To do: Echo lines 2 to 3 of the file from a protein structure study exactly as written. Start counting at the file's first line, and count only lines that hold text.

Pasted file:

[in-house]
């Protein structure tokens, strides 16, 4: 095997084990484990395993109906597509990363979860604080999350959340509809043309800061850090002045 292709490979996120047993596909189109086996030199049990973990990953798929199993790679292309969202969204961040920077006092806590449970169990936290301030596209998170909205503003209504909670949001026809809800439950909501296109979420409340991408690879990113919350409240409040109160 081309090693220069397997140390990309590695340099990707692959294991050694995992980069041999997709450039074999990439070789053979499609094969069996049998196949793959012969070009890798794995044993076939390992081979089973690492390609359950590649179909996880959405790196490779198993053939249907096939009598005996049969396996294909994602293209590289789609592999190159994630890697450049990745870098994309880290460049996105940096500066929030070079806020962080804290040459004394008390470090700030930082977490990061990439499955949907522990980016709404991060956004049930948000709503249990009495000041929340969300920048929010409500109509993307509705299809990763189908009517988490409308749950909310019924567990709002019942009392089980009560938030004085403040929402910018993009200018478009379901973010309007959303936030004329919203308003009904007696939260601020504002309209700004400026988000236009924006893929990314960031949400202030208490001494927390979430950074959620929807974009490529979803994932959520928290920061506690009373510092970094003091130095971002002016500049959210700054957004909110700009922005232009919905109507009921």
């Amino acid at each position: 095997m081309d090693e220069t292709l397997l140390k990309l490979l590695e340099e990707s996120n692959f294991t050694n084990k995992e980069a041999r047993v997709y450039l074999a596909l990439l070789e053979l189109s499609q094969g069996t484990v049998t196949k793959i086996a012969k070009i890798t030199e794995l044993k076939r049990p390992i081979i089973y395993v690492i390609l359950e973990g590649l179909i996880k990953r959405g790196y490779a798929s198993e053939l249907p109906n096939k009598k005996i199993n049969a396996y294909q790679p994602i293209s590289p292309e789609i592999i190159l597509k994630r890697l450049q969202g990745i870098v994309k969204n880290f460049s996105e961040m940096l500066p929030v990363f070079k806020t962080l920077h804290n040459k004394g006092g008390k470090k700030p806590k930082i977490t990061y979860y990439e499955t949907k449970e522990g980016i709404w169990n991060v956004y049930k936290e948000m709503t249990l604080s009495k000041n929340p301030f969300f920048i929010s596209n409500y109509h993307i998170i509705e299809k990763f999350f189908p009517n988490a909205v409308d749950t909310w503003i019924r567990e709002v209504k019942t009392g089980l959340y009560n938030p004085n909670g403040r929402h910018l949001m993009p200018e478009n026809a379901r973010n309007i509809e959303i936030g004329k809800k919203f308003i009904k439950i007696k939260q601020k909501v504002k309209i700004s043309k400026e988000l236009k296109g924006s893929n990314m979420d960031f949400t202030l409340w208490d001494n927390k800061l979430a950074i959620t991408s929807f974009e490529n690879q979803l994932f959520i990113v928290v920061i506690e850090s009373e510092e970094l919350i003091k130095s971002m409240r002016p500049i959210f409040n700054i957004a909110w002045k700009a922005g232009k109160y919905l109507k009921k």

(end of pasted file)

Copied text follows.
């Protein structure tokens, strides 16, 4: 095997084990484990395993109906597509990363979860604080999350959340509809043309800061850090002045 292709490979996120047993596909189109086996030199049990973990990953798929199993790679292309969202969204961040920077006092806590449970169990936290301030596209998170909205503003209504909670949001026809809800439950909501296109979420409340991408690879990113919350409240409040109160 081309090693220069397997140390990309590695340099990707692959294991050694995992980069041999997709450039074999990439070789053979499609094969069996049998196949793959012969070009890798794995044993076939390992081979089973690492390609359950590649179909996880959405790196490779198993053939249907096939009598005996049969396996294909994602293209590289789609592999190159994630890697450049990745870098994309880290460049996105940096500066929030070079806020962080804290040459004394008390470090700030930082977490990061990439499955949907522990980016709404991060956004049930948000709503249990009495000041929340969300920048929010409500109509993307509705299809990763189908009517988490409308749950909310019924567990709002019942009392089980009560938030004085403040929402910018993009200018478009379901973010309007959303936030004329919203308003009904007696939260601020504002309209700004400026988000236009924006893929990314960031949400202030208490001494927390979430950074959620929807974009490529979803994932959520928290920061506690009373510092970094003091130095971002002016500049959210700054957004909110700009922005232009919905109507009921």
């Amino acid at each position: 095997m081309d090693e220069t292709l397997l140390k990309l490979l590695e340099e990707s996120n692959f294991t050694n084990k995992e980069a041999r047993v997709y450039l074999a596909l990439l070789e053979l189109s499609q094969g069996t484990v049998t196949k793959i086996a012969k070009i890798t030199e794995l044993k076939r049990p390992i081979i089973y395993v690492i390609l359950e973990g590649l179909i996880k990953r959405g790196y490779a798929s198993e053939l249907p109906n096939k009598k005996i199993n049969a396996y294909q790679p994602i293209s590289p292309e789609i592999i190159l597509k994630r890697l450049q969202g990745i870098v994309k969204n880290f460049s996105e961040m940096l500066p929030v990363f070079k806020t962080l920077h804290n040459k004394g006092g008390k470090k700030p806590k930082i977490t990061y979860y990439e499955t949907k449970e522990g980016i709404w169990n991060v956004y049930k936290e948000m709503t249990l604080s009495k000041n929340p301030f969300f920048i929010s596209n409500y109509h993307i998170i509705e299809k990763f999350f189908p009517n988490a909205v409308d749950t909310w503003i019924r567990e709002v209504k019942t009392g089980l959340y009560n938030p004085n909670g403040r929402h910018l949001m993009p200018e478009n026809a379901r973010n309007i509809e959303i936030g004329k809800k919203f308003i009904k439950i007696k939260q601020k909501v504002k309209i700004s043309k400026e988000l236009k296109g924006s893929n990314m979420d960031f949400t202030l409340w208490d001494n927390k800061l979430a950074i959620t991408s929807f974009e490529n690879q979803l994932f959520i990113v928290v920061i506690e850090s009373e510092e970094l919350i003091k130095s971002m409240r002016p500049i959210f409040n700054i957004a909110w002045k700009a922005g232009k109160y919905l109507k009921k």